Finally, Progreso’s decision to enter into the Sears/K-Mart channels was also a strategic mistake. The foot traffic of their target customer at these stores is much lower than that of their target customer in Hispanic grocery stores. Furthermore, these channels already had a product offering in place (with Citibank) and an incentive structure of their own that encouraged Sears employees to refer business to Citibank, not Progreso. Lastly, Progreso’s agreement with Sears forced it to offer its customers a form of payment (gift cards) that limited their spending flexibility and made the offering less attractive overall. While expanding to merchant accounts increased overall volume of sales, it did so at the expense of its sales employees.

As shown in Exhibit 1, Progreso’s merchant launch in September 2007 immediately precipitated a decline in its loan per employee ratio, well below the commission threshold level. Previously AEs were able, on average, to reach or surpass 15 loans per month but after the merchant launch, loans per month declined to 7 per month on average. Despite this, Progreso made no change to its commission incentive structure to accommodate for the differences in sales velocity by channel.

Progreso faces two key challenges going forward. It must satisfy investors by proving that it can meet its aggressive sales forecasts and it also must outline a clear path towards profitability. Currently Progresso is spending more to acquire a customer (~$177 CPA, Exhibit 3) than it is earning in downstream value from customers acquired (~$100 CLV, Exhibit 2). In order to improve profitability of its customers, Progreso either needs to increase the margins per loan transaction or improve its retention performance. While Progreso could raise the APR and achieve a higher margin, this would to some degree tarnish its brand positioning as a low-cost, low-barrier lending company.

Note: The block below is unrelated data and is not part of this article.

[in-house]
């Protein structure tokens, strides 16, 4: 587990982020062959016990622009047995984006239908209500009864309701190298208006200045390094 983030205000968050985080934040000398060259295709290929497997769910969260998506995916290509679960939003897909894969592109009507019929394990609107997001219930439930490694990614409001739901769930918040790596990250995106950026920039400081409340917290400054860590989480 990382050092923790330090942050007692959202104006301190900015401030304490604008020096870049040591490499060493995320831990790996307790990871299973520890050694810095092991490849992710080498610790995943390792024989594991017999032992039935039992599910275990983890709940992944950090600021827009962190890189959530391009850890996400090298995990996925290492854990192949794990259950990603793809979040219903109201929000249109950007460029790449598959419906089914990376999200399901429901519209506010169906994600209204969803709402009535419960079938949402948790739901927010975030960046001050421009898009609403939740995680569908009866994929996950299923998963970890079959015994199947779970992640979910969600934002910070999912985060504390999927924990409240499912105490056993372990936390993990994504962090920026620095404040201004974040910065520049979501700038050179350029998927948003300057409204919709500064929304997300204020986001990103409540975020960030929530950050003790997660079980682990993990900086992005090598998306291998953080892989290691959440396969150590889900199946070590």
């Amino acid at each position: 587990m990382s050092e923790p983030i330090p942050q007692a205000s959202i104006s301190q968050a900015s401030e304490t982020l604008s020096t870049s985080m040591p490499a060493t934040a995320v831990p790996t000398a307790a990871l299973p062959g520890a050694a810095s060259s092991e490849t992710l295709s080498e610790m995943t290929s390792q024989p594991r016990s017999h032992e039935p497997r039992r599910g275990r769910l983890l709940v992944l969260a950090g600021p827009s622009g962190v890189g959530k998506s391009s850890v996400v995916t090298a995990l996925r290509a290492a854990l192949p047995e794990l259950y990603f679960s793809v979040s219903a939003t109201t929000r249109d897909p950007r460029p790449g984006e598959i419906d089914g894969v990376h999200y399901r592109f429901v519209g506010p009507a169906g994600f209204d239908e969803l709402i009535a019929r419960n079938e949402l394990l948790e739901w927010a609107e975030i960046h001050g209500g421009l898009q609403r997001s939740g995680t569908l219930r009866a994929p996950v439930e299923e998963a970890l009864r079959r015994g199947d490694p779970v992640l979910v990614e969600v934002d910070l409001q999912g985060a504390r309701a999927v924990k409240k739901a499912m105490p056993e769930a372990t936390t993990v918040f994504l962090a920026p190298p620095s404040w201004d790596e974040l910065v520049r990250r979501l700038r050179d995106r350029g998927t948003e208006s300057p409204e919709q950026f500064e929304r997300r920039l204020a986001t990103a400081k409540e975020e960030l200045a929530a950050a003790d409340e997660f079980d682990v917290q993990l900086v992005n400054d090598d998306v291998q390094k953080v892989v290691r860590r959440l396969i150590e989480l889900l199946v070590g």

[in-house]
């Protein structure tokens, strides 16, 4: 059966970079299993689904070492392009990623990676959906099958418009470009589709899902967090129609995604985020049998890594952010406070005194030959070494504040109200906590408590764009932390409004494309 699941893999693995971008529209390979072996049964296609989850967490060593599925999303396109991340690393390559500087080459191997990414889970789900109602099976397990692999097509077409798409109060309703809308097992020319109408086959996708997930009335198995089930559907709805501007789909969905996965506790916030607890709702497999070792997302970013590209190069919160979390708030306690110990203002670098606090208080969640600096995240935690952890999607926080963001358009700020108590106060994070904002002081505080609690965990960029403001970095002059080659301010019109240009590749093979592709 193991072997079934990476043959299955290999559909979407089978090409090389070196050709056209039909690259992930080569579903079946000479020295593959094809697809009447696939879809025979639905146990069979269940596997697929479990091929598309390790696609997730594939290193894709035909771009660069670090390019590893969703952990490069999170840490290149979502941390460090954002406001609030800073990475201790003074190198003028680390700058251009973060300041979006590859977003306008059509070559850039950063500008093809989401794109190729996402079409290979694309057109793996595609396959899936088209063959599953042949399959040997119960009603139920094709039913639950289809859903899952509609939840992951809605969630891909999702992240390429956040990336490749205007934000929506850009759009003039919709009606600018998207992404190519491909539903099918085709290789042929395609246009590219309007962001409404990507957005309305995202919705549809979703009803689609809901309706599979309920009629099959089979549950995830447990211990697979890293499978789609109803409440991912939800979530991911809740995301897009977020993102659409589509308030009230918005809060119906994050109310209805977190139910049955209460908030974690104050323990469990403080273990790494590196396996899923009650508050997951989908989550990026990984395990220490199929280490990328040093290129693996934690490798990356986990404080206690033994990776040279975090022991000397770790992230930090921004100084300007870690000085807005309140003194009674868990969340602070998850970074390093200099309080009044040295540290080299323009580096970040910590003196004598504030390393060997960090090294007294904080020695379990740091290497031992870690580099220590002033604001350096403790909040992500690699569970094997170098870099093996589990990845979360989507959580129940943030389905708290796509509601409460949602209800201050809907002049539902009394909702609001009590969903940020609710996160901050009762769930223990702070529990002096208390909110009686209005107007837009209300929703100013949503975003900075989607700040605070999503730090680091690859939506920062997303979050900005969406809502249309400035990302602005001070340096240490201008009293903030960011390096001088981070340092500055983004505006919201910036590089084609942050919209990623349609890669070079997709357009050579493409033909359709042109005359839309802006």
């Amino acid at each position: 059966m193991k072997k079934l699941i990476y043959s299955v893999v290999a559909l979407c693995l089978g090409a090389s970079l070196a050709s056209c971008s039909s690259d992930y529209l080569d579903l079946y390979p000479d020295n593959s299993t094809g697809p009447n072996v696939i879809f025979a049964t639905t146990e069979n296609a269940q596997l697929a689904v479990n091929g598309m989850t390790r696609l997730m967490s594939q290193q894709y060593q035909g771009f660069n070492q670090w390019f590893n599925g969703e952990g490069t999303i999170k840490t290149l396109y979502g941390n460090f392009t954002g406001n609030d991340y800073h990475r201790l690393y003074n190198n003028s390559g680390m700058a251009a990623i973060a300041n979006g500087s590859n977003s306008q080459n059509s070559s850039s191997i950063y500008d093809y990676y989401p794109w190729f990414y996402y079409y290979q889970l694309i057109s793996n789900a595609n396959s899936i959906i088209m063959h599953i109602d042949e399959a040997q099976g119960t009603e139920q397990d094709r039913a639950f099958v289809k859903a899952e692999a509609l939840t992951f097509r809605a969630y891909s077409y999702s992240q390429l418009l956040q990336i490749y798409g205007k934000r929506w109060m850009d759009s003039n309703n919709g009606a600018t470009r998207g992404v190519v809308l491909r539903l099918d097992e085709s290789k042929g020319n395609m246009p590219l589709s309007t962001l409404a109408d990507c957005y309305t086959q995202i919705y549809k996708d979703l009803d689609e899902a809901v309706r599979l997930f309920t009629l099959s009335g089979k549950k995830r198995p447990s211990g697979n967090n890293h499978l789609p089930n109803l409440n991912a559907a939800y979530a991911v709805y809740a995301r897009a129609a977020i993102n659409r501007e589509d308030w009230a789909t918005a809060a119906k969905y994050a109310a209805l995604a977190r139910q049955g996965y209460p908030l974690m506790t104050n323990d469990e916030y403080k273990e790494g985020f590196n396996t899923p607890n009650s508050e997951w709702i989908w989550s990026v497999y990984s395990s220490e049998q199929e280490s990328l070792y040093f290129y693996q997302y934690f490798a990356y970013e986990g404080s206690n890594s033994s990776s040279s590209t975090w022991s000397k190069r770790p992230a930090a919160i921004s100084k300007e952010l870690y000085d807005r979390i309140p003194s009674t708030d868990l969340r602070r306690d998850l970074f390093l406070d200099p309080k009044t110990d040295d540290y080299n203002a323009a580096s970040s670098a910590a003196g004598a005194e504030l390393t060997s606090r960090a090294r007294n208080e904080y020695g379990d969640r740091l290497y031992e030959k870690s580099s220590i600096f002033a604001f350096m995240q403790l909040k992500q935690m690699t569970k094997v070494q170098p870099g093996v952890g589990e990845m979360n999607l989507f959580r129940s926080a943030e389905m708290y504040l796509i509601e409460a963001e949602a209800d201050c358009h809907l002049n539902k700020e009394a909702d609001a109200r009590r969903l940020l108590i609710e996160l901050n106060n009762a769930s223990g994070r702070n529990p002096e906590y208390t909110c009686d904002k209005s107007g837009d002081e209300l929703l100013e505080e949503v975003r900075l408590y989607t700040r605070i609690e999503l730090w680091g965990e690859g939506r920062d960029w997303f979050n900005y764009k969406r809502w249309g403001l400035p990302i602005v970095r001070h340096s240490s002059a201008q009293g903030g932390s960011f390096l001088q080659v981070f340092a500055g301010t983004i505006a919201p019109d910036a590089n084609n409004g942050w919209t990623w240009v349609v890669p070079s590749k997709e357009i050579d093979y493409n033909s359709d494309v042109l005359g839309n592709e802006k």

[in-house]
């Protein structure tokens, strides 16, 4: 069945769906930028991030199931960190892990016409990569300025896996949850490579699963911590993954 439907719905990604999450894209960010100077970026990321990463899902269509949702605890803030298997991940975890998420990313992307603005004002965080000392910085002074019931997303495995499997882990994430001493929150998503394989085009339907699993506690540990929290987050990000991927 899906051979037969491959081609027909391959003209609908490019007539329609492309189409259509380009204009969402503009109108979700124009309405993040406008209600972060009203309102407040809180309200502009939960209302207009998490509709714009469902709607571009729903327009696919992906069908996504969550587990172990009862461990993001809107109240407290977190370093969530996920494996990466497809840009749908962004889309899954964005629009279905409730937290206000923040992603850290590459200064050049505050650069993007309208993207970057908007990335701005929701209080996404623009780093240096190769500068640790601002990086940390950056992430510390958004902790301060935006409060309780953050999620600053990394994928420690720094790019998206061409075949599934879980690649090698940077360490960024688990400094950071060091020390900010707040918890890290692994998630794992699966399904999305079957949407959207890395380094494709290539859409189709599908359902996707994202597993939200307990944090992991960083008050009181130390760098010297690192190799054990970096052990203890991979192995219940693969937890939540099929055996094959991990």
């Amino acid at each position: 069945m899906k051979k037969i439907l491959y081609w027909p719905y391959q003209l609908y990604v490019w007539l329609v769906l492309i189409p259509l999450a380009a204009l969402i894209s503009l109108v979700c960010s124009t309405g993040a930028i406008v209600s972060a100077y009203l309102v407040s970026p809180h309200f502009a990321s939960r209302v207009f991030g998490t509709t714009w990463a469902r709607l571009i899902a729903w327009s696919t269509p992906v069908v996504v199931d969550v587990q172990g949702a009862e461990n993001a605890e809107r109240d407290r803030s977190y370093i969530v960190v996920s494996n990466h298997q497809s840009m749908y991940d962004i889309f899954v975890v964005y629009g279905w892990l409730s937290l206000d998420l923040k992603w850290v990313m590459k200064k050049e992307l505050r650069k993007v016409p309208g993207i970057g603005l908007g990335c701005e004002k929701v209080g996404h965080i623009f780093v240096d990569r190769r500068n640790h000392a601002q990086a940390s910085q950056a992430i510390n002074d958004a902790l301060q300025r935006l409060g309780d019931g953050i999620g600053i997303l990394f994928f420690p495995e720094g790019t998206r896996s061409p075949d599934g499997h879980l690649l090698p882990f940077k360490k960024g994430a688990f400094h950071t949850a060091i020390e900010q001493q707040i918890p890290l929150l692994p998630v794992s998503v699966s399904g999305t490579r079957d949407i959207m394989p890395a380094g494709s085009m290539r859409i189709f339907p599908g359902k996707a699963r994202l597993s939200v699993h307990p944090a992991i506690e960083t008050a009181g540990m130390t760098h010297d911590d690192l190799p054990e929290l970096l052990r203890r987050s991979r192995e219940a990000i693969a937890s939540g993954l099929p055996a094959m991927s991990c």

Instead, Progreso should continue to build CRM systems that provide a deeper connection with its customers at each stage through the sales pipeline. If, for example, Progreso was able to convert 85% of new customers into repeat customers (instead of 65%), the CLV per customer would then surpass Progreso’s CPA. While Progreso could also aim to lower its acquisition cost, this is not recommended since it would require either shutting down some of its locations or decreasing overall compensation to an already discouraged sales force.

Progreso should also redesign its incentive structure. First, it needs to make its commission threshold more achievable in order to align its AEs with company sales goals. To accomplish this it should eliminate the threshold requirement altogether and compensate using commission at all levels of sales (starting at 2% and rising to a 10% maximum). Secondly, it should lower the hourly wage to $6 in order to encourage its employees to earn a higher share of income through commission. In 2008 AEs sold 7 loans on average, meaning that most AEs did not earn any commission.

By contrast, in the proposed compensation structure (Exhibit 5), AEs begin earning commission right away but earn a lower base salary. It is expected that this model will improve morale, even though AEs will need to double their loan count because they will have a sense of ownership right away and their incentives will be aligned with Progreso’s. Lastly, Progreso should improve the quality of its sales force by recruiting externally and hiring managers that have relevant sales experience. Every sales employee from top to bottom should be required to speak Spanish in order to improve communication. By improving the compensation structure and hiring an already knowledgeable sales force, Progreso can improve the effectiveness of each AE and actually reach the sales goals it sets for itself.